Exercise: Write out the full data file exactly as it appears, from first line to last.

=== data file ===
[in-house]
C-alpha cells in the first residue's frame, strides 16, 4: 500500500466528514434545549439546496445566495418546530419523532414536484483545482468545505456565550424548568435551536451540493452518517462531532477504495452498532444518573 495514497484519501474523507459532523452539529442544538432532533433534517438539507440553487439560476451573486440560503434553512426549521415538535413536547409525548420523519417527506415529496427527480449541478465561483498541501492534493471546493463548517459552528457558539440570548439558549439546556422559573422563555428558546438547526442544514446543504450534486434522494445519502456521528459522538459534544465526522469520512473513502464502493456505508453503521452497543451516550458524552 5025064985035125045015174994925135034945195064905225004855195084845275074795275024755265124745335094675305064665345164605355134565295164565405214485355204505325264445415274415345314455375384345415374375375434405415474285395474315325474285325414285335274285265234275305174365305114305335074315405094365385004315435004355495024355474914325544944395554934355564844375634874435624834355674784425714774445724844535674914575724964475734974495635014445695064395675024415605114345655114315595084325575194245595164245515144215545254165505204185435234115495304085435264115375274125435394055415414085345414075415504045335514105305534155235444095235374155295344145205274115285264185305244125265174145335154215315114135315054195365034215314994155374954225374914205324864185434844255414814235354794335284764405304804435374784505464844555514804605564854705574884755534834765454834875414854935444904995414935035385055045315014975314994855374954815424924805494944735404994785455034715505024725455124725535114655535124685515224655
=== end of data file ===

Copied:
[in-house]
C-alpha cells in the first residue's frame, strides 16, 4: 500500500466528514434545549439546496445566495418546530419523532414536484483545482468545505456565550424548568435551536451540493452518517462531532477504495452498532444518573 495514497484519501474523507459532523452539529442544538432532533433534517438539507440553487439560476451573486440560503434553512426549521415538535413536547409525548420523519417527506415529496427527480449541478465561483498541501492534493471546493463548517459552528457558539440570548439558549439546556422559573422563555428558546438547526442544514446543504450534486434522494445519502456521528459522538459534544465526522469520512473513502464502493456505508453503521452497543451516550458524552 5025064985035125045015174994925135034945195064905225004855195084845275074795275024755265124745335094675305064665345164605355134565295164565405214485355204505325264445415274415345314455375384345415374375375434405415474285395474315325474285325414285335274285265234275305174365305114305335074315405094365385004315435004355495024355474914325544944395554934355564844375634874435624834355674784425714774445724844535674914575724964475734974495635014445695064395675024415605114345655114315595084325575194245595164245515144215545254165505204185435234115495304085435264115375274125435394055415414085345414075415504045335514105305534155235444095235374155295344145205274115285264185305244125265174145335154215315114135315054195365034215314994155374954225374914205324864185434844255414814235354794335284764405304804435374784505464844555514804605564854705574884755534834765454834875414854935444904995414935035385055045315014975314994855374954815424924805494944735404994785455034715505024725455124725535114655535124685515224655